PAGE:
”We adore Hella Coastal not just for their great liquid, but also for their significant role as the only black-owned brewery in Oakland. They are beacons of light for the diversity and inclusion we hope to see continue to grow and expand in beer, especially in the production and ownership space. Chaz Hubbard and Mario Benjamin are truly part of our local community, going from homebrewing and talking about their brewery ambitions sitting at our bar, to having their beer be among our best sellers. They started out collaborating with the likes of Rare Barrel, Henhouse, Humble Sea, and Cellarmaker, and now they’ve moved into their own production, putting out beers like Shock G Forever Golden Ale and Bomba Nights, a coquito-inspired stout. The staff favorite is for sure their Ice City, a take on cold IPA featuring Nectaron, Citra, and Mosaic. Crispy and delicious. They are still relatively small but we are absolutely ecstatic to watch them grow.” —Alyson LesPucci, general manager and beer buyer, Degrees Plato, Oakland, Calif.
Fox Farm Brewery
“Hyperbole or not, there isn’t enough battery life in my laptop to describe how incredible Fox Farm is. Anything they throw in the tanks is absolutely world class. It almost seems like it’s impossible for them to miss on any creation. Regardless of style, any time their beers are available they will end up on our board. Scatter Brown Ale, Annata Farmhouse, and Wile IPA are crowd and staff favorites. But if Gather, a German-style pils, was the only beer I could drink for the rest of my life, I’d die a happy man. Delightful humans and incredible beer. It’s their world, we’re just lucky enough to live in it.” —Lukasz Nowakowski, manager, Blind Tiger Ale House, New York City
Inner Voice Brewing
“Inner Voice Brewing in Decatur has become one of my favorite breweries over their two-plus years of operation. Josh Johnson and Rhett Caseman, the folks behind Inner Voice, have been part of the Georgia beer scene for many years and their brewing and industry acumen shines in everything they do. There’s authenticity in their branding and serious talent behind their beer, no matter the style. They’ve made a name for themselves as a premier IPA brewery in the state, but Power Nap, their Czech-style dark lager, is my favorite of their beers. It’s got an incredible depth of malt complexity for a low-ABV beer and just enough Czech hop flavor and bitterness to balance it out. Their taproom is one of the coolest spaces to drink beer in Atlanta, and it’s made even better with a slice of Glide Pizza from the kitchen inside the taproom. You’ll see these guys at the occasional national beer festival but do yourself a favor and enjoy a pint of their exceptional beer down here in Decatur.” —Neil Callaghan, beer director, Brick Store Pub, Decatur, Ga.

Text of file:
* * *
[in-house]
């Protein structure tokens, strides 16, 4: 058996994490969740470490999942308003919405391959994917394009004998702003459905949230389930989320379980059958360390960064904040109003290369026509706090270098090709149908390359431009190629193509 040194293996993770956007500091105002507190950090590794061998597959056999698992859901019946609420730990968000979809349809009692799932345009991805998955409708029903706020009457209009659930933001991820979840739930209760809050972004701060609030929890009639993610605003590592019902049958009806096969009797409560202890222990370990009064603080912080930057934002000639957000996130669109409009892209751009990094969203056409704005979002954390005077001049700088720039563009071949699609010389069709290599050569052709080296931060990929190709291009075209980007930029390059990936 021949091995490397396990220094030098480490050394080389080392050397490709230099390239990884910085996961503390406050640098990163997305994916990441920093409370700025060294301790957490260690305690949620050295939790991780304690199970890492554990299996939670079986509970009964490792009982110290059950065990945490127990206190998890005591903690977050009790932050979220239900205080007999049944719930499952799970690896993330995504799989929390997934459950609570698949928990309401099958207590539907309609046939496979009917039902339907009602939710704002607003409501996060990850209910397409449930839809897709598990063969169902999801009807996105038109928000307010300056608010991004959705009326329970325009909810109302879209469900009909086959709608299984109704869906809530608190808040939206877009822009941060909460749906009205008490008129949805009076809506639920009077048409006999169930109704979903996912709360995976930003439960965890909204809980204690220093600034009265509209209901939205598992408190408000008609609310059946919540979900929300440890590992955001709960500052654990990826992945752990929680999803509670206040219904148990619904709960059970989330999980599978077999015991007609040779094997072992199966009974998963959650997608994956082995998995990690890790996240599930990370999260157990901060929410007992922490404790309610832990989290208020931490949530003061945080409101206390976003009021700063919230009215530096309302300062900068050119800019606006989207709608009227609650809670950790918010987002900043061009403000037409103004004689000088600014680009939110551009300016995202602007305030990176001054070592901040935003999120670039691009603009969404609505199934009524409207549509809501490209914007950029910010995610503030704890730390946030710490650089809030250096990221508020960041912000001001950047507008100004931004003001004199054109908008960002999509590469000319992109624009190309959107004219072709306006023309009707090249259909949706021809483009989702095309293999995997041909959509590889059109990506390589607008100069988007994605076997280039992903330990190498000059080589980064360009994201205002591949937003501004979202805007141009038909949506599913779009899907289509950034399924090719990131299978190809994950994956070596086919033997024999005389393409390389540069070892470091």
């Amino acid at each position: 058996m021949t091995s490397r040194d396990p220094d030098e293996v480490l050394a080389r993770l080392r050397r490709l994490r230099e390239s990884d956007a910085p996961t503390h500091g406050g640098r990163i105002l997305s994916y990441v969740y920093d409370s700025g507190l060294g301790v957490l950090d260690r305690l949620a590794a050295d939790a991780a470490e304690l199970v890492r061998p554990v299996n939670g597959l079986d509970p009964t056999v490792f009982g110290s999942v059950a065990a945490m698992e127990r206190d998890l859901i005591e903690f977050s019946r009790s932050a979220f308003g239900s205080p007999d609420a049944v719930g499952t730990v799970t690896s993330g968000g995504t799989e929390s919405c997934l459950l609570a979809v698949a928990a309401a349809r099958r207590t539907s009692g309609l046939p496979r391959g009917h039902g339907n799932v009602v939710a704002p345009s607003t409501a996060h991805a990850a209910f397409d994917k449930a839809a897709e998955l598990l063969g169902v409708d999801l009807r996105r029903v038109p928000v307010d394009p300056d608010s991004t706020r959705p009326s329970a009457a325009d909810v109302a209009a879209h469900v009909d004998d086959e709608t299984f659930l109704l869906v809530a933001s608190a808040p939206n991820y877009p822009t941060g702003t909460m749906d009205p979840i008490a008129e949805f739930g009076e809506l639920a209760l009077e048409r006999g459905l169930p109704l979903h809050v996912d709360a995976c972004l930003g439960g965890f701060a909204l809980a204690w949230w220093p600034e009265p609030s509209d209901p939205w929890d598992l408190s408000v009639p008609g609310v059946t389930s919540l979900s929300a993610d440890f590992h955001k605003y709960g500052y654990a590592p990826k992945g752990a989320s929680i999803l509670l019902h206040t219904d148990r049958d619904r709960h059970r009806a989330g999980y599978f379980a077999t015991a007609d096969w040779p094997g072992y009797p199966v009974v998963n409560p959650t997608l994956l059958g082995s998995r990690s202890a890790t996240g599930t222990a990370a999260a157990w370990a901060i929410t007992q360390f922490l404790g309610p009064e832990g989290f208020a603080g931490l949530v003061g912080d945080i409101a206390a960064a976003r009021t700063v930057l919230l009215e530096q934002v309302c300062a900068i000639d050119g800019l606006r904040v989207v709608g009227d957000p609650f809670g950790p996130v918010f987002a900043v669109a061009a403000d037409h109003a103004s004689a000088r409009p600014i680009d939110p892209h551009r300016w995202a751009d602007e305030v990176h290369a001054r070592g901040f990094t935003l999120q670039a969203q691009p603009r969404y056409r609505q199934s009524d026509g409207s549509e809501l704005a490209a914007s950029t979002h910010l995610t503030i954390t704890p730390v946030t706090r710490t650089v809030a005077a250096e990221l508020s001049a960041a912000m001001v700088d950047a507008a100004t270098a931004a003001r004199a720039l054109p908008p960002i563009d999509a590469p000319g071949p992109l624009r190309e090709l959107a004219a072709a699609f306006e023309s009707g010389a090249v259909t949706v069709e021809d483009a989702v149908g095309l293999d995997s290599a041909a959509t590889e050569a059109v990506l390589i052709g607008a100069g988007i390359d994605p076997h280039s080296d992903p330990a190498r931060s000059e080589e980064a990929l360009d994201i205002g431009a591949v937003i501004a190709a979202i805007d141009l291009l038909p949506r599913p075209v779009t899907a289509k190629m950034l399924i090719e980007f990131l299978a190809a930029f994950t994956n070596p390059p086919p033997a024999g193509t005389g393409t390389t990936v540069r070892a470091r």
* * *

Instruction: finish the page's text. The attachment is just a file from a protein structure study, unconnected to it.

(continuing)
“Austin Jevne and the entire Forager crew are not only some of the best beer makers in the U.S., they are also some of the nicest people. Obviously they are known for massive imperial stouts. But that is not the only style they excel in. Lagers, IPAs, wild ales, and even fruited sours, it’s all awesome. They also seem to be a favorite among all the great guests at Peders, as they of course should be. Not all hop juice, not all BA stouts, not all funky wild ales. Pretty much all of the above.” —Jonas Kobberø, owner, Peders Craft Beer, Copenhagen
Tactical Brewing Co.
“Tactical Brewing from Orlando is really impressing me recently. With all of the beer available these days, I find it difficult to be impressed by the same brewery on a consistent basis. But, Tactical has been doing just that. In my opinion, they aren’t overly hyped, not often talked about. But the beer ends up wowing me, my co-workers, and our guests. We have had a variety of their offerings at 99 Bottles — lagers, hazy IPAs, sours, seasonals — on draft and in cans. Melancholy, a gluten-free watermelon sour ale, has been a fan favorite since it became available; we have had it on draft multiple times. Most recently, Night Shift, a gluten-free caramel apple sour ale, blew my socks off with its amazing flavors and fun light green color. Their label art and beer names are great, too.” —Mark Tuchman, owner, 99 Bottles, Sarasota, Fla.
“One brewery who has become an integral part of our three shops is Stoup. They are one of our favorites because they aren’t hyper niche in the styles of beer they produce. They make something for everyone: a robust porter; a crispy Citra-hopped IPA; a perfectly balanced Northwest red ale; clean, well-made lagers; and hazy, juicy IPAs. You will nearly always find their cans on our shelves, and their drafts pouring at our bars.” —Jordan White, general manager, Chuck’s Hop Shop, Seattle